We may be hitting a rich seam of irony here, but I’ll say it regardless: I’ve got no time for fuddy-duddies. Yes, only the fuddiest duddy would ever use a phrase that’s older than hipster-bashing and Tom Cruise jokes, but here I find myself irresistibly compelled. The reason is that Tame Impala’s Currents is the kind of album that brings out the duddy in some people, and shows them up for the prize chumps that they are. You’ve probably heard by now that Kevin Parker’s latest offering is quite a departure, almost entirely ditching the maximalist, guitar-centric sound of earlier releases in favour of the vintage synth tones and sampled drums which previously acted to merely spice up Parker’s arrangements. The change may not always pay off, but it is a necessary one that yields a fine collection of glistening pop-nuggets, and displays a welcome immunity to the interests of moaning rock purists.
Kevin Parker is back with the synthesiser dominated third album. Swapping in his guitar may raise eyebrows, but Currents from Tame Impala is well worth your time.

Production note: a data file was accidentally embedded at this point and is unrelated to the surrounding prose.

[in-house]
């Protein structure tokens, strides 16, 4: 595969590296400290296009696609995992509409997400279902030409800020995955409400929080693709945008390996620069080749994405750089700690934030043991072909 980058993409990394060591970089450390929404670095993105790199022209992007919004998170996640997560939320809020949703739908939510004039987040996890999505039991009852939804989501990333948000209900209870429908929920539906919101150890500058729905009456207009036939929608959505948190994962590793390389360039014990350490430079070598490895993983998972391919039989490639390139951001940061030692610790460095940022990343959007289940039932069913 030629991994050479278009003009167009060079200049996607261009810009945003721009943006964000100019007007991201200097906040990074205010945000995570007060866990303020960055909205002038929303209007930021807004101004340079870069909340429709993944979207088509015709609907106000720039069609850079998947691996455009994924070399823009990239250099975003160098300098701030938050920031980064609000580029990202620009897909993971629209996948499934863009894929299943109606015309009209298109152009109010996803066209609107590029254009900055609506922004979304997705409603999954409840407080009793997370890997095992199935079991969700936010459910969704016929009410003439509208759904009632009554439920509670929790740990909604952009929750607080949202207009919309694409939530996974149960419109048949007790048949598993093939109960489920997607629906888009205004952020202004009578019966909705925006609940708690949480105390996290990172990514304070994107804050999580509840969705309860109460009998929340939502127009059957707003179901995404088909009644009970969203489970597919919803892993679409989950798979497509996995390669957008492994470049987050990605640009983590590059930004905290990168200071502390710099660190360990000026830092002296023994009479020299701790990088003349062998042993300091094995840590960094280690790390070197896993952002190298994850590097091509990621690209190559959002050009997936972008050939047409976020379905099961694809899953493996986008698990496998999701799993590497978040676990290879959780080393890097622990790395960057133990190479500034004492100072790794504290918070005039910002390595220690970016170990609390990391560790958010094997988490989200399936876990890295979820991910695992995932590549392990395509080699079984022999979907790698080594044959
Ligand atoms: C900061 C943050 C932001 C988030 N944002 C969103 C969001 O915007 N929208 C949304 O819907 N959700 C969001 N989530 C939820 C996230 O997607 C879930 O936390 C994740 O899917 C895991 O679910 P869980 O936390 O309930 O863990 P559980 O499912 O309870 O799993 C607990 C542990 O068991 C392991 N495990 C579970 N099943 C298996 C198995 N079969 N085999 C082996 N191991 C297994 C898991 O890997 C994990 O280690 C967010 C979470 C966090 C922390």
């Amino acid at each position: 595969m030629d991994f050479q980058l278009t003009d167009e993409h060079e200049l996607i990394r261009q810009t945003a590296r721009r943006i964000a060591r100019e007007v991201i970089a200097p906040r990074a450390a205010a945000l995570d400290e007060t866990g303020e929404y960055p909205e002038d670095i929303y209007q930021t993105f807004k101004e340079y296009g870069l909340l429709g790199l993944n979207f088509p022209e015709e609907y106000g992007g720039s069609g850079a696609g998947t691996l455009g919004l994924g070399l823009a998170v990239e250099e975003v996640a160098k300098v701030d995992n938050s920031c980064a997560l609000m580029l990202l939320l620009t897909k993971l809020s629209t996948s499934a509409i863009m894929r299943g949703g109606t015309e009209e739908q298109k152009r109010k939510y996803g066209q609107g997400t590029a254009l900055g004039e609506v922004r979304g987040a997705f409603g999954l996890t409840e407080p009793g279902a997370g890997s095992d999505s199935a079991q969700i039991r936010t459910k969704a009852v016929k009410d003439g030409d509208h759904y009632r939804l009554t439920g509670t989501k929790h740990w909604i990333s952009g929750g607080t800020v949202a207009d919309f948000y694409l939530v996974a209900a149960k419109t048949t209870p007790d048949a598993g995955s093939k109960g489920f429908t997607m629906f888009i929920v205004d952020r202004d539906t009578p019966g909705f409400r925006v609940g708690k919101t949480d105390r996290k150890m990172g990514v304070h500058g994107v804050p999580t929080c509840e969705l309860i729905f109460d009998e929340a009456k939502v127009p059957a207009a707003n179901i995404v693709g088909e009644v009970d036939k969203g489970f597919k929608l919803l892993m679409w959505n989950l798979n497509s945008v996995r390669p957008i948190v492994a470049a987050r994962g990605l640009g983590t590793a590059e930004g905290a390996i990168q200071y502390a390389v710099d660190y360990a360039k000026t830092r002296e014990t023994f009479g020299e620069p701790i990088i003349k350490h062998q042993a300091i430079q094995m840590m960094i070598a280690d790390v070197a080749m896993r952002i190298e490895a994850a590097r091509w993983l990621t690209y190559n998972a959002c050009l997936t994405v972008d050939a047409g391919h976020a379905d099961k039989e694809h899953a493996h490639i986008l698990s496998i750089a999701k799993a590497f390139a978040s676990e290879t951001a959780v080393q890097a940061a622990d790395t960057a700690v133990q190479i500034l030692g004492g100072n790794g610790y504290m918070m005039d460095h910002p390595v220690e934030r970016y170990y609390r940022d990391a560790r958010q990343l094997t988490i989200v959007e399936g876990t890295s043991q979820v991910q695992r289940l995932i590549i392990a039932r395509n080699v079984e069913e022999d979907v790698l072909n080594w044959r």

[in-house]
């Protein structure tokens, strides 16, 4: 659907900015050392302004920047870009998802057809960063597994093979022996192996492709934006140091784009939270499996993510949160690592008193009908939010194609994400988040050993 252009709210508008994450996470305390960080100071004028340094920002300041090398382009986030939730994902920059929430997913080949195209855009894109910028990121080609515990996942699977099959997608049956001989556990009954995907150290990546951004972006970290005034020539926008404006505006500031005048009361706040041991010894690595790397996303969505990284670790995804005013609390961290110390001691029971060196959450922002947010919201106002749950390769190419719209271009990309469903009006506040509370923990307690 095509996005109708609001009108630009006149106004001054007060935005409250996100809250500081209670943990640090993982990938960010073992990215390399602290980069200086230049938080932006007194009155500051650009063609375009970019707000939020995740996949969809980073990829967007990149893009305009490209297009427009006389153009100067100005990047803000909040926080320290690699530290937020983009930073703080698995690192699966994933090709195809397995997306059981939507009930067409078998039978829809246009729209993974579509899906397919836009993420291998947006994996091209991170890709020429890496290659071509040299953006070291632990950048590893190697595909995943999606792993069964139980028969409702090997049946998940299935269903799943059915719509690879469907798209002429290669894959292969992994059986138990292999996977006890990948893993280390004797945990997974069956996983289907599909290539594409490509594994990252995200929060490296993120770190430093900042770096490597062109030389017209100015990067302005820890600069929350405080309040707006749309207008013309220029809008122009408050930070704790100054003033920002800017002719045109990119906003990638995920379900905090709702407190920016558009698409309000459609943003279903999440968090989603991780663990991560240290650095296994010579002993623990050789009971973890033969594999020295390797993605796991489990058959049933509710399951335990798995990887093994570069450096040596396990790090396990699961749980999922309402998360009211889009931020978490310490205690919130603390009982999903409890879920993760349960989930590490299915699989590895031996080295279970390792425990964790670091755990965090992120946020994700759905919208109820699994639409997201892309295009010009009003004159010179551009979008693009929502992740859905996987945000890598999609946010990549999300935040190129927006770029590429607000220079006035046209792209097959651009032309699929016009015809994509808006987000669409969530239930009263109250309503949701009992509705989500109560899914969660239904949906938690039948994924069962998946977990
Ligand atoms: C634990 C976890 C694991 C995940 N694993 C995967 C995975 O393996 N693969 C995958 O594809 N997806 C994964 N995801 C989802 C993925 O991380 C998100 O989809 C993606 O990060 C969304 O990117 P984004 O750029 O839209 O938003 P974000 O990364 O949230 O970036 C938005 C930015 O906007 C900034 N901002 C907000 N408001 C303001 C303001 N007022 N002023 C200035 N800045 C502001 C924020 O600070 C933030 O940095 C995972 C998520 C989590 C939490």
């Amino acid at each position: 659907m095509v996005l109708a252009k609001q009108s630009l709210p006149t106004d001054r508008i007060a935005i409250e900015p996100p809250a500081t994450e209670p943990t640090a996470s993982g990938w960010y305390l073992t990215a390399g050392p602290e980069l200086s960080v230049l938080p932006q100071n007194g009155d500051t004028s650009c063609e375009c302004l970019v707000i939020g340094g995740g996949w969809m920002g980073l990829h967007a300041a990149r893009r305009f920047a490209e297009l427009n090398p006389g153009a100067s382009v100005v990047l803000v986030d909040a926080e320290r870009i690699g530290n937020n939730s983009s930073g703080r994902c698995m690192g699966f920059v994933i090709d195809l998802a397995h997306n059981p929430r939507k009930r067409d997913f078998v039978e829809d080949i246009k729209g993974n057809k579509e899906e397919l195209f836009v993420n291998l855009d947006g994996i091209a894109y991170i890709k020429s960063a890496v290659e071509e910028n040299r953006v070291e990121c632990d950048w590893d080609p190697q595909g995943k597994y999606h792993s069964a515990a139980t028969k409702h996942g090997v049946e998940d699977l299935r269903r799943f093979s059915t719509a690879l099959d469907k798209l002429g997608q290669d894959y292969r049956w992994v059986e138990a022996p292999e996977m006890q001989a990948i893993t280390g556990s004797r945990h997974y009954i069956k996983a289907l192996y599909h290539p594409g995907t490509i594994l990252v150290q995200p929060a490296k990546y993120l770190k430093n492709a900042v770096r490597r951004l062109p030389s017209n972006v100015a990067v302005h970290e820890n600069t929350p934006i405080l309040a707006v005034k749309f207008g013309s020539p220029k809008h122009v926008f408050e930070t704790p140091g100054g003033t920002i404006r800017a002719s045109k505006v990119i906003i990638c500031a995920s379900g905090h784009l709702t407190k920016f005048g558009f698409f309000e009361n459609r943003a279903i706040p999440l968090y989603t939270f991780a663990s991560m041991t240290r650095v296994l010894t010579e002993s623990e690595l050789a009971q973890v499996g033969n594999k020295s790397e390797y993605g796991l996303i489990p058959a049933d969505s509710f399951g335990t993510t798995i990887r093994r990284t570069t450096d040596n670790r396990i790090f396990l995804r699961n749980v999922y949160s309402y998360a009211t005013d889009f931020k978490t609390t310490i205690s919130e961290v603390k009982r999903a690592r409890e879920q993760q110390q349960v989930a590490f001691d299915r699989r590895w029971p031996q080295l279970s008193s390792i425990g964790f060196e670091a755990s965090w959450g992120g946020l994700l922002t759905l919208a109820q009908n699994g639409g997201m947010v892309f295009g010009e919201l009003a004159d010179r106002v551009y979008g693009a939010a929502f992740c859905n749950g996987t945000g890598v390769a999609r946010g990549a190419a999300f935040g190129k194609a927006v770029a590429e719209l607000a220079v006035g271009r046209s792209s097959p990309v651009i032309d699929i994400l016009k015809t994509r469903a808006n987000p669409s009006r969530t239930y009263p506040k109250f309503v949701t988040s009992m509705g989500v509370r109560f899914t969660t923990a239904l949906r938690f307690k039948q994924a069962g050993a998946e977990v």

Things kick off with Let It Happen, the album’s proggiest and most distinctive track. Though it ultimately lingers a little too long after winding through multiple skilfully arranged segments, it represents arguably the album’s best blend between production, composition and experimentation. No other track is quite as daring, though others may be stronger. Most notable is the triple-whammy of The Moment, Yes I’m Changing and Eventually. Here each track perfectly balances crisp, sampled drum sounds with smatterings of the analogue drums of yore, while newly prominent synths and vocals playfully alternate between syrupy, semi-classical melodies, and a newfound, sweet clarity. This clarity extends to the lyrics, which are both more audible and more straightforward than on previous albums.